Mighty Milky Way Review

As one of the first titles I bought for my 3DS, I was excited to first play Mighty Milky Way, as it would finally be the first WayForward game that I’d get to actually own.  But after spending many an hour on the final level, I was unable to beat it, but I’m just going to review it anyway, because I said I would.  So let’s trim the fat and leap into WayForward week!

Mighty Milky Way Review
Release Date: 09/5/2011
Platform: DSi
Price I Paid: $7.99

Mighty Milky Way stars Luna, a green and purple haired alien who speaks French for some reason.  Although, the character is pretty arbitrary, and you could replace it with pretty much anything, and just replace the French she speaks whenever she dies, and replace the end of level victory images.  I am pretty sure that her husband or boyfriend, a children’s drawing of Mechagodzilla, is going on a rampage because they broke up, and Luna must plant a bomb onto him, run away, and witness him explode.  But the game never has a single droplet of story, and that’s a more educated analysis.  But chances are that if your story contains something that began as a napkin sketch for the main antagonist.

The actual gameplay of Mighty Milky Way, involves Luna traveling across circular asteroids in a standard 2D plane, automatically walking clockwise at a speed that you can determine, and jumping from planet to planet while creating new ones with magical space candy.  It results in a very unique puzzle game, but one that does not mess around, and can be very harsh if you do not know what the designers want you to do.  The game regularly abuses the fact that Luna cannot move counterclockwise, and place instant death everywhere that they can get away with, thanks to electrified wire, lava, or just thorns.  And if you couldn’t tell from the title, the game takes place in space, so every planet has its own gravity, which ruins your run more often than not.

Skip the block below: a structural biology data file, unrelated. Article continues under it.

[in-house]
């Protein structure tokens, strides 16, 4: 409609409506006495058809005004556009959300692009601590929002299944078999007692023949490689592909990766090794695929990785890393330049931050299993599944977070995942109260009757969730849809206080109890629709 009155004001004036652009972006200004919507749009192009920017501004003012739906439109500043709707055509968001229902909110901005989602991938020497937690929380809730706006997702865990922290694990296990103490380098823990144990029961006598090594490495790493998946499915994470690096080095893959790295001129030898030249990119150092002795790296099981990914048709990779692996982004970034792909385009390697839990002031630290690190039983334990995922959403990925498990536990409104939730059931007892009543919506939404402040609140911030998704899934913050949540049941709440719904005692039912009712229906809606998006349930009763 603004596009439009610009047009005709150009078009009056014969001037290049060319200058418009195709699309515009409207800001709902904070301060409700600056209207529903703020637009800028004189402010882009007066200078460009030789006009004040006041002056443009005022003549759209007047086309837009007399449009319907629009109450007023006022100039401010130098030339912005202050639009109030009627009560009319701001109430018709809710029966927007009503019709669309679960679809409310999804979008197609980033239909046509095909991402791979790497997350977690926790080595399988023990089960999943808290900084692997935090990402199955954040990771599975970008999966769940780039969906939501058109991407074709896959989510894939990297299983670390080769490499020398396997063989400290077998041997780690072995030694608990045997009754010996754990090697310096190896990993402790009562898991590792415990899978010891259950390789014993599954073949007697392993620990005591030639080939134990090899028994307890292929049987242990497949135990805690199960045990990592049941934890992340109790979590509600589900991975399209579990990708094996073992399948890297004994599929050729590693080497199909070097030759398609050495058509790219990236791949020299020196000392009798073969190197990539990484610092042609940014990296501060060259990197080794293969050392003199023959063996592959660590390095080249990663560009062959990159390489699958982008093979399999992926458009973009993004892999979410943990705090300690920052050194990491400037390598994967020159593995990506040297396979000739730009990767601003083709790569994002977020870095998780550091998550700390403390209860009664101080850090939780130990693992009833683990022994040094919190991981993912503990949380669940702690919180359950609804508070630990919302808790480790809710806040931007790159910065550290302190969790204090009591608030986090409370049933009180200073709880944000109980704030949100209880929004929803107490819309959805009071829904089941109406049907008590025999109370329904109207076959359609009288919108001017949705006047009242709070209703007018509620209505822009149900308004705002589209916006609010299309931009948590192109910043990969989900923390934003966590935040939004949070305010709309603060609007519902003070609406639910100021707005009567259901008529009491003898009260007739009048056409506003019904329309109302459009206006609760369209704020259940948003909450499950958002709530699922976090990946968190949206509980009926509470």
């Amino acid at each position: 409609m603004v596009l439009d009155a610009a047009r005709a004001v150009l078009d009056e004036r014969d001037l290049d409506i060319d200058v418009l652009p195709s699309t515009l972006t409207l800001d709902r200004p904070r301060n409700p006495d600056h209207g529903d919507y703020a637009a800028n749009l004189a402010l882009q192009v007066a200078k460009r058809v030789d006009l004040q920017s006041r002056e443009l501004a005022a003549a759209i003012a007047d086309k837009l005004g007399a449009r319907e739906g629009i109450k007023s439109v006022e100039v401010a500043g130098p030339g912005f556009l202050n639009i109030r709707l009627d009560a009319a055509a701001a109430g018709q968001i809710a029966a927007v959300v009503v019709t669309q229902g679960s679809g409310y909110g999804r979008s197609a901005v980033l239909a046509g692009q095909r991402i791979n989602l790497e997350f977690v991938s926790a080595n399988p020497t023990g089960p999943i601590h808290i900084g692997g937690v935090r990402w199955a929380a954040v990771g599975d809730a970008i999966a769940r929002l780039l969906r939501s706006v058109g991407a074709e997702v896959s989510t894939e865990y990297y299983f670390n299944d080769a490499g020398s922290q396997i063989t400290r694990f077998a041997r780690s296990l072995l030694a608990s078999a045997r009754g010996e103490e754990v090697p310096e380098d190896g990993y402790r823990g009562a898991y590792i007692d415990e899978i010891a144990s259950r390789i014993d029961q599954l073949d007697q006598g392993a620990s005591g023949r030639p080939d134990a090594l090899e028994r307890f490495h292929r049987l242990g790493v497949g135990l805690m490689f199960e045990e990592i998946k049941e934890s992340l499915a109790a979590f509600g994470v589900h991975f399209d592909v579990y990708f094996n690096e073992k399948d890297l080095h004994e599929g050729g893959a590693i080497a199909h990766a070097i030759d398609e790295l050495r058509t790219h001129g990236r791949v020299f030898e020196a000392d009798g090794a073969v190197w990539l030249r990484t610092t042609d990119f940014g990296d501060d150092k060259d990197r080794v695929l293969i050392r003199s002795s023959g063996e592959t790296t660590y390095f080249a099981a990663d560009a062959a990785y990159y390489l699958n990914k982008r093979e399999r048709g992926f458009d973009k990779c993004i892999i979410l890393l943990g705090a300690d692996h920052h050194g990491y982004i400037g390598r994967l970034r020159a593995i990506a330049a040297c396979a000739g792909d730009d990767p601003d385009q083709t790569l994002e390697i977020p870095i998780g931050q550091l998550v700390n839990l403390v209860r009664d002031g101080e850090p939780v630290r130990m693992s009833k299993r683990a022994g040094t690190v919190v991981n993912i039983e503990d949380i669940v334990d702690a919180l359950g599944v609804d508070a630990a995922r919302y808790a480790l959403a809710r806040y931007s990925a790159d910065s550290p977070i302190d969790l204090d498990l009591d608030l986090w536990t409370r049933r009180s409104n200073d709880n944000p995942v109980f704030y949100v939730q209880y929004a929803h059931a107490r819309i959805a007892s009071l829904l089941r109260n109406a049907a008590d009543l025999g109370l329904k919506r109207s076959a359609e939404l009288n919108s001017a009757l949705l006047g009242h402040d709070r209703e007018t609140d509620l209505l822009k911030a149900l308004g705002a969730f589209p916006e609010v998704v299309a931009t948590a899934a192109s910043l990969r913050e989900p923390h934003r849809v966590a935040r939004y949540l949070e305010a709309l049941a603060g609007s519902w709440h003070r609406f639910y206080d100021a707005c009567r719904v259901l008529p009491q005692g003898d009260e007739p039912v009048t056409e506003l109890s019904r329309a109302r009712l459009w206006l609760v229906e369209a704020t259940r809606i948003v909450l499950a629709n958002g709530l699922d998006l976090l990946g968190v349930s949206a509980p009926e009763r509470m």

I understand what WayForward was trying to do, but everything feels loose when I’m through the air, and when you compare this to, say, Super Mario Galaxy, the gravity controls in this game just feel off.  And when punching a planet into chunks after two hits, it is very hard to tell your direction.  They do thankfully provide a map on the top screen, but even when it says that Luna is properly aligned to hit an object, I often go around it quite a bit.  And that’s not hard, that’s wasting my damn time.  The game has a very odd obsession with patience, but the ability to sprint, instant death enemies, and the speed required to avoid Luna’s Ex, the latter of which happens every tenth of the 40 levels in this game.  If you have planets bursting 10 seconds after I touch them, and I need to keep some from being blown up so that I can continue, I’m probably going to want to rush, and I’ll probably end up dying.